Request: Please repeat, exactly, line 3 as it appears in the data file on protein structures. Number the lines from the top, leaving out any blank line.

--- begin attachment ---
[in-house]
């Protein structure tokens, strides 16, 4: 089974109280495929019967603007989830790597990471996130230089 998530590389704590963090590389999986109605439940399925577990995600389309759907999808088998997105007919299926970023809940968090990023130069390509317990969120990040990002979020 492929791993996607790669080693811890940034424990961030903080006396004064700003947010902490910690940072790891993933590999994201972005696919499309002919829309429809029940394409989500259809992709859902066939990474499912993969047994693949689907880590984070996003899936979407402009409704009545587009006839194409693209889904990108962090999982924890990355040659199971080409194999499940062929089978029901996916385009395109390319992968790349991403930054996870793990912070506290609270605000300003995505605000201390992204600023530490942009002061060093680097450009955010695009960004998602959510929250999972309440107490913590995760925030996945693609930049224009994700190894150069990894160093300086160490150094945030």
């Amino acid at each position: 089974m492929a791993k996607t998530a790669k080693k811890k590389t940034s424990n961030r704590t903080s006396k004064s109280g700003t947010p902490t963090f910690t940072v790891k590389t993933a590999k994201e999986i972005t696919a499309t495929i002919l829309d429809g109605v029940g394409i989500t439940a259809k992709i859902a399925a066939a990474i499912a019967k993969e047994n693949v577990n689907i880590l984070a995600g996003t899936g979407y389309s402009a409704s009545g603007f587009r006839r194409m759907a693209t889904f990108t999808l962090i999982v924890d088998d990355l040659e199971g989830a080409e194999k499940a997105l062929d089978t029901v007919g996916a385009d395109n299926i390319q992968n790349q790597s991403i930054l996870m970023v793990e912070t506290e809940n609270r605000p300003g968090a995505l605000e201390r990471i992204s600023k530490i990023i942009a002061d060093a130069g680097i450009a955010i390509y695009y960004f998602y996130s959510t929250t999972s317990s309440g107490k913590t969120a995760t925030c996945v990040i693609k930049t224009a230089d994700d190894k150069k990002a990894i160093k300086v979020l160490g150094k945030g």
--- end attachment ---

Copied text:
């Amino acid at each position: 089974m492929a791993k996607t998530a790669k080693k811890k590389t940034s424990n961030r704590t903080s006396k004064s109280g700003t947010p902490t963090f910690t940072v790891k590389t993933a590999k994201e999986i972005t696919a499309t495929i002919l829309d429809g109605v029940g394409i989500t439940a259809k992709i859902a399925a066939a990474i499912a019967k993969e047994n693949v577990n689907i880590l984070a995600g996003t899936g979407y389309s402009a409704s009545g603007f587009r006839r194409m759907a693209t889904f990108t999808l962090i999982v924890d088998d990355l040659e199971g989830a080409e194999k499940a997105l062929d089978t029901v007919g996916a385009d395109n299926i390319q992968n790349q790597s991403i930054l996870m970023v793990e912070t506290e809940n609270r605000p300003g968090a995505l605000e201390r990471i992204s600023k530490i990023i942009a002061d060093a130069g680097i450009a955010i390509y695009y960004f998602y996130s959510t929250t999972s317990s309440g107490k913590t969120a995760t925030c996945v990040i693609k930049t224009a230089d994700d190894k150069k990002a990894i160093k300086v979020l160490g150094k945030g």